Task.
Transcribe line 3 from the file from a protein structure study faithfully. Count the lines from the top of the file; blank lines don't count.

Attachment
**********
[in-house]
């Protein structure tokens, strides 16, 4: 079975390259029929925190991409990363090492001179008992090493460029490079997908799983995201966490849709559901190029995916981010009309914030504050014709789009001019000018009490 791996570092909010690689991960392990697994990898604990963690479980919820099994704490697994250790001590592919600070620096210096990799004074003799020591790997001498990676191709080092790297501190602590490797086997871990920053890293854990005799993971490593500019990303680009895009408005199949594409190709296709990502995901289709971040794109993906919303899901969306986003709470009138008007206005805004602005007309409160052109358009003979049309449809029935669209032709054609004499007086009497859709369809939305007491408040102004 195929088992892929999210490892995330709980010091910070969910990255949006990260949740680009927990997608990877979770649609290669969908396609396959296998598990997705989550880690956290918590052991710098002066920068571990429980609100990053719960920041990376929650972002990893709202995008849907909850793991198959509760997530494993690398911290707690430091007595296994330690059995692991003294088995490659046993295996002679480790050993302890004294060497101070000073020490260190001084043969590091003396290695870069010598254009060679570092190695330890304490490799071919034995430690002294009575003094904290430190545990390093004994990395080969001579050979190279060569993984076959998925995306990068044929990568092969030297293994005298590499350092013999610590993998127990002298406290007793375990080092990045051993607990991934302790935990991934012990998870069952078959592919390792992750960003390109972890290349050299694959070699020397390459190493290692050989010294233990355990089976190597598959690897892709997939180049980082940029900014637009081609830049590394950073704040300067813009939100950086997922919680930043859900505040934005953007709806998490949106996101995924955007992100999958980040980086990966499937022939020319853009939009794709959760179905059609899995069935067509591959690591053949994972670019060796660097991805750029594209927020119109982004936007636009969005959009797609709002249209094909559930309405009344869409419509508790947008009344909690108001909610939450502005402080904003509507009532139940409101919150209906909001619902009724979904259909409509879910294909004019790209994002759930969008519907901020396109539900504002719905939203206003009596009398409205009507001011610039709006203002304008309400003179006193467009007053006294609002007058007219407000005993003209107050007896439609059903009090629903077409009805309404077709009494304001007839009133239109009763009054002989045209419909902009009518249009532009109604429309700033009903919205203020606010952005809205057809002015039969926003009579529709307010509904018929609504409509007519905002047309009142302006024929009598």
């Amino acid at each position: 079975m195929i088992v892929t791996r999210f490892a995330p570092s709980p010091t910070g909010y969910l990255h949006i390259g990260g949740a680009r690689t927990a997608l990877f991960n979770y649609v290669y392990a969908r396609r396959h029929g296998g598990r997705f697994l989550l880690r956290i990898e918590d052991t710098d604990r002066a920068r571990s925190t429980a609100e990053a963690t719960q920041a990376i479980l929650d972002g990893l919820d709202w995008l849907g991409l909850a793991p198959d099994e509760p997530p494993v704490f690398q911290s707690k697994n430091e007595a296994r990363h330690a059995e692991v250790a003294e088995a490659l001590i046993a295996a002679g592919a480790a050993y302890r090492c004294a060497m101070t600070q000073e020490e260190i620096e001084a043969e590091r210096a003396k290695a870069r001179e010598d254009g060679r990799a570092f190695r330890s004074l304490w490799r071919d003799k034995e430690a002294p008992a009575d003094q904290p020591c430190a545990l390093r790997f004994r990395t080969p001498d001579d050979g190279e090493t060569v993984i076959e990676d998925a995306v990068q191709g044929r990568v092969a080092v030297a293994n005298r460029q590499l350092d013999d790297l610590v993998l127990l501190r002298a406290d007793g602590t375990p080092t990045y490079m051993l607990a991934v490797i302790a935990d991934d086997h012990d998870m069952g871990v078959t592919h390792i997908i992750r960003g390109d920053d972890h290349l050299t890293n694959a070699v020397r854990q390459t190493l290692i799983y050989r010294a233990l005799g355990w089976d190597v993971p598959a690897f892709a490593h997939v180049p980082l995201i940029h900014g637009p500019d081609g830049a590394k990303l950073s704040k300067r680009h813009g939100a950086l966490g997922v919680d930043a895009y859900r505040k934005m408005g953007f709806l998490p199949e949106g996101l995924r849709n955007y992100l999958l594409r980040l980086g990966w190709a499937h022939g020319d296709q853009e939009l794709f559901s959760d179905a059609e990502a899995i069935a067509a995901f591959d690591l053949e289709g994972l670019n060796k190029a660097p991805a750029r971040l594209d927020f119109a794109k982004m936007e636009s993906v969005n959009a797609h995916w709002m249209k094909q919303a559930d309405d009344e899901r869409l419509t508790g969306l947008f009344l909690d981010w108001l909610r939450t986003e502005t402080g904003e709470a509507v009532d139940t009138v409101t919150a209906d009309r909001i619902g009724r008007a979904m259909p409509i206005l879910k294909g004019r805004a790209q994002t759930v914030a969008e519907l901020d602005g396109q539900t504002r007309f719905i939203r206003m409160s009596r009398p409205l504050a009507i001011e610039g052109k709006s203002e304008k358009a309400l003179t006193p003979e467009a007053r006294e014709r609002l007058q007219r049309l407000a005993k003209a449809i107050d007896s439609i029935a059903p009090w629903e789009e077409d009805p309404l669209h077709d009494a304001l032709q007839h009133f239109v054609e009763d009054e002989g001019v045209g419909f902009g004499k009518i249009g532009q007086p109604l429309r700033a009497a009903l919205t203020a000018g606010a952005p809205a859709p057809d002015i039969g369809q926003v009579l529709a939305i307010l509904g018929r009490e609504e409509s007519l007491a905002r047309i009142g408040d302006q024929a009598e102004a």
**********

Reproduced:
């Amino acid at each position: 079975m195929i088992v892929t791996r999210f490892a995330p570092s709980p010091t910070g909010y969910l990255h949006i390259g990260g949740a680009r690689t927990a997608l990877f991960n979770y649609v290669y392990a969908r396609r396959h029929g296998g598990r997705f697994l989550l880690r956290i990898e918590d052991t710098d604990r002066a920068r571990s925190t429980a609100e990053a963690t719960q920041a990376i479980l929650d972002g990893l919820d709202w995008l849907g991409l909850a793991p198959d099994e509760p997530p494993v704490f690398q911290s707690k697994n430091e007595a296994r990363h330690a059995e692991v250790a003294e088995a490659l001590i046993a295996a002679g592919a480790a050993y302890r090492c004294a060497m101070t600070q000073e020490e260190i620096e001084a043969e590091r210096a003396k290695a870069r001179e010598d254009g060679r990799a570092f190695r330890s004074l304490w490799r071919d003799k034995e430690a002294p008992a009575d003094q904290p020591c430190a545990l390093r790997f004994r990395t080969p001498d001579d050979g190279e090493t060569v993984i076959e990676d998925a995306v990068q191709g044929r990568v092969a080092v030297a293994n005298r460029q590499l350092d013999d790297l610590v993998l127990l501190r002298a406290d007793g602590t375990p080092t990045y490079m051993l607990a991934v490797i302790a935990d991934d086997h012990d998870m069952g871990v078959t592919h390792i997908i992750r960003g390109d920053d972890h290349l050299t890293n694959a070699v020397r854990q390459t190493l290692i799983y050989r010294a233990l005799g355990w089976d190597v993971p598959a690897f892709a490593h997939v180049p980082l995201i940029h900014g637009p500019d081609g830049a590394k990303l950073s704040k300067r680009h813009g939100a950086l966490g997922v919680d930043a895009y859900r505040k934005m408005g953007f709806l998490p199949e949106g996101l995924r849709n955007y992100l999958l594409r980040l980086g990966w190709a499937h022939g020319d296709q853009e939009l794709f559901s959760d179905a059609e990502a899995i069935a067509a995901f591959d690591l053949e289709g994972l670019n060796k190029a660097p991805a750029r971040l594209d927020f119109a794109k982004m936007e636009s993906v969005n959009a797609h995916w709002m249209k094909q919303a559930d309405d009344e899901r869409l419509t508790g969306l947008f009344l909690d981010w108001l909610r939450t986003e502005t402080g904003e709470a509507v009532d139940t009138v409101t919150a209906d009309r909001i619902g009724r008007a979904m259909p409509i206005l879910k294909g004019r805004a790209q994002t759930v914030a969008e519907l901020d602005g396109q539900t504002r007309f719905i939203r206003m409160s009596r009398p409205l504050a009507i001011e610039g052109k709006s203002e304008k358009a309400l003179t006193p003979e467009a007053r006294e014709r609002l007058q007219r049309l407000a005993k003209a449809i107050d007896s439609i029935a059903p009090w629903e789009e077409d009805p309404l669209h077709d009494a304001l032709q007839h009133f239109v054609e009763d009054e002989g001019v045209g419909f902009g004499k009518i249009g532009q007086p109604l429309r700033a009497a009903l919205t203020a000018g606010a952005p809205a859709p057809d002015i039969g369809q926003v009579l529709a939305i307010l509904g018929r009490e609504e409509s007519l007491a905002r047309i009142g408040d302006q024929a009598e102004a």